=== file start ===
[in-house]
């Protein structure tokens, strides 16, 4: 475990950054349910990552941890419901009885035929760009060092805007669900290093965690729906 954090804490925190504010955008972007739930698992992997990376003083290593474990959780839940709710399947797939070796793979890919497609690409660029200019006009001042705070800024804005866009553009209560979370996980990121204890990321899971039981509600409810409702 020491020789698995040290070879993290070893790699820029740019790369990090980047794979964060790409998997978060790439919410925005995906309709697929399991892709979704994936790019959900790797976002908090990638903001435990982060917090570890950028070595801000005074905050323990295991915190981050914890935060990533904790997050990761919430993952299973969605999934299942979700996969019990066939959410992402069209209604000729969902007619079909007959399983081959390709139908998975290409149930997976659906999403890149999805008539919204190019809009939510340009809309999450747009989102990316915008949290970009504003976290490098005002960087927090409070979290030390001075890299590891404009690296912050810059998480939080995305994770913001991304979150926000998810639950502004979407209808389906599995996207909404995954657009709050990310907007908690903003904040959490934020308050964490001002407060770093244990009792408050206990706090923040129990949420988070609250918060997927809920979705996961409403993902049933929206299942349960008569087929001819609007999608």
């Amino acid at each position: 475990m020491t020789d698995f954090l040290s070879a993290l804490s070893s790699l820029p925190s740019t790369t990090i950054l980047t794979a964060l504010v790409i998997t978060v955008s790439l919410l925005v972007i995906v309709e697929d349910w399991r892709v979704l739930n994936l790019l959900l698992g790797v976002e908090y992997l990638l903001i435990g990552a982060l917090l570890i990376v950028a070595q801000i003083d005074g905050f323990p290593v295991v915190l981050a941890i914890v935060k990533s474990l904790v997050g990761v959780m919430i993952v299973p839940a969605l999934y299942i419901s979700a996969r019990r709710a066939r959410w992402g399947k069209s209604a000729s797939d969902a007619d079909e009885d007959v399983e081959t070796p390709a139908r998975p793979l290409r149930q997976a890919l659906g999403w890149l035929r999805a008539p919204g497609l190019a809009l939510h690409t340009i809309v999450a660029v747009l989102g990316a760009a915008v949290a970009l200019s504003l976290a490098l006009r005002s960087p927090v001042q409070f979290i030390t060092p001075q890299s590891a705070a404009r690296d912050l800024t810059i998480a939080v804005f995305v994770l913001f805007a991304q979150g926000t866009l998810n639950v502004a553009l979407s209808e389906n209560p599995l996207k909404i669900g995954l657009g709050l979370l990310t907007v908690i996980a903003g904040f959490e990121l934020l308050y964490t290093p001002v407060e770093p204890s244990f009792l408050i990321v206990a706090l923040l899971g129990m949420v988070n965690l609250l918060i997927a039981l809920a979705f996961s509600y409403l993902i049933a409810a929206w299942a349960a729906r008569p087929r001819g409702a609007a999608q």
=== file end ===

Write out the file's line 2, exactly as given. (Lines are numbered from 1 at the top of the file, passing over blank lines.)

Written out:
């Protein structure tokens, strides 16, 4: 475990950054349910990552941890419901009885035929760009060092805007669900290093965690729906 954090804490925190504010955008972007739930698992992997990376003083290593474990959780839940709710399947797939070796793979890919497609690409660029200019006009001042705070800024804005866009553009209560979370996980990121204890990321899971039981509600409810409702 020491020789698995040290070879993290070893790699820029740019790369990090980047794979964060790409998997978060790439919410925005995906309709697929399991892709979704994936790019959900790797976002908090990638903001435990982060917090570890950028070595801000005074905050323990295991915190981050914890935060990533904790997050990761919430993952299973969605999934299942979700996969019990066939959410992402069209209604000729969902007619079909007959399983081959390709139908998975290409149930997976659906999403890149999805008539919204190019809009939510340009809309999450747009989102990316915008949290970009504003976290490098005002960087927090409070979290030390001075890299590891404009690296912050810059998480939080995305994770913001991304979150926000998810639950502004979407209808389906599995996207909404995954657009709050990310907007908690903003904040959490934020308050964490001002407060770093244990009792408050206990706090923040129990949420988070609250918060997927809920979705996961409403993902049933929206299942349960008569087929001819609007999608």